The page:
“Coach Fecteau really impressed me on my visit this summer,” Havlicek said. “He had shown me all of his pitching philosophies and plans. Everything was written down day by day for pitchers, which was something that I really liked about him. He is extremely dedicated to his role as a pitching coach and is consistently finding ways to get better. Being that he is so young, I feel that he is very easy to talk to and I feel we could go on about pitching for hours. He is extremely knowledgeable. I am eager to work with him next year and have him mold me into the best pitcher I can be.”

Micheal Thomas, the Hokies’ volunteer assistant in charge of catchers, has also been a valuable tool in attracting catchers to the program. Taylor discussed his interactions with Thomas as the only catcher in the 2018 recruiting class.

“He [Thomas] was another big reason why I chose VT,” Taylor said. “None of the other schools that recruited me had a dedicated catching coach. I believe he can help me continue to develop the defensive part of my game, and I can learn from his experience as a former college and professional catcher.”

The recruits are excited, the coaching staff is excited, and the fans are excited for the changes coming to Blacksburg. The transition is happening, and now it’s time to see if the results follow.

“I think with coach’s vision for the program and the kids he is recruiting, we have a unique opportunity to be great and bring back a winning culture to the school,” said Madden.

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11 Responses You are logged in as Test

  1. As the Athletic Director for my American Legion Post, I deal with college bound players every year. The interesting thing is that all these players play for terribly expensive showcase programs and it is totally unnecessary. Some of these programs cost thousands to play for and most of the players have no idea that Division 1 programs can only award 11.5 baseball scholarships per year. Colleges split them up so that a roster seldom has many full scholarship players on the team. I’ve made it my mission to show parents and players that a college coach looks high and low to find ball players and if you are good, it doesn’t matter if you play for a “premier” showcase team or a $200 per season Legion team. If you are good, the coaches will find you. Another pet peeve of mine is that “showcase” teams are just that. They emphasize individual performance over team play which is in my opinion, not the way we should be teaching baseball. I think I’ll post something on the regular boards about this because baseball showcase teams are mainly about making money for the owners and coaches and not about developing players.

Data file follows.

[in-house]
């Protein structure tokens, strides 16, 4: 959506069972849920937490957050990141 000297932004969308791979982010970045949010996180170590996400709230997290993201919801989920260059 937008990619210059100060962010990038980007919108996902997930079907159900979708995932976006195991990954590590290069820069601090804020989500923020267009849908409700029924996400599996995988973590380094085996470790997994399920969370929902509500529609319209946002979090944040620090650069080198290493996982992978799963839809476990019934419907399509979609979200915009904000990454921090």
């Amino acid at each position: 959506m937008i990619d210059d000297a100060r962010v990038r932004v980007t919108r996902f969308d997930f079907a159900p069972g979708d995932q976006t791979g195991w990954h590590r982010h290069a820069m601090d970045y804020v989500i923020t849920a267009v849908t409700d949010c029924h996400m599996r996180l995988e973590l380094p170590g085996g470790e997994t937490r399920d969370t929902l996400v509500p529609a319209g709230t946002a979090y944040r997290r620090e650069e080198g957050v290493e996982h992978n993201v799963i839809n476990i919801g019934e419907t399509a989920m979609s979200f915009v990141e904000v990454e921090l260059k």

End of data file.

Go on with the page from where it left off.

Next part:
2. It’s late September approaching perhaps the most important football game that the Hokies will have…and we get a really REALLY good baseball review! Well done!

  3. Sorry, but I don’t have a clue how to pronounce Szefc. Would you please remind us in each baseball article.

  4. The Havlicek kid from New Jersey, wonder if he’s telated to the former Boston Celtic great, John Havlicek out of Ohio State back in the ’60s. Unusual name not to have some connection.

    1. The roster for this year has 33 players at the moment and that includes 16 newcomers (freshmen and transfers). There are seven seniors graduating this year, so nine is a good number to be at and they could possibly add a few more.

  5. As hitter-friendly as English Field is, if we get solid ground-ball pitching and solid up-the-middle defense, I really believe this could be a consistently over-.500 program in the ACC. I feel the sticks will for the most part be there.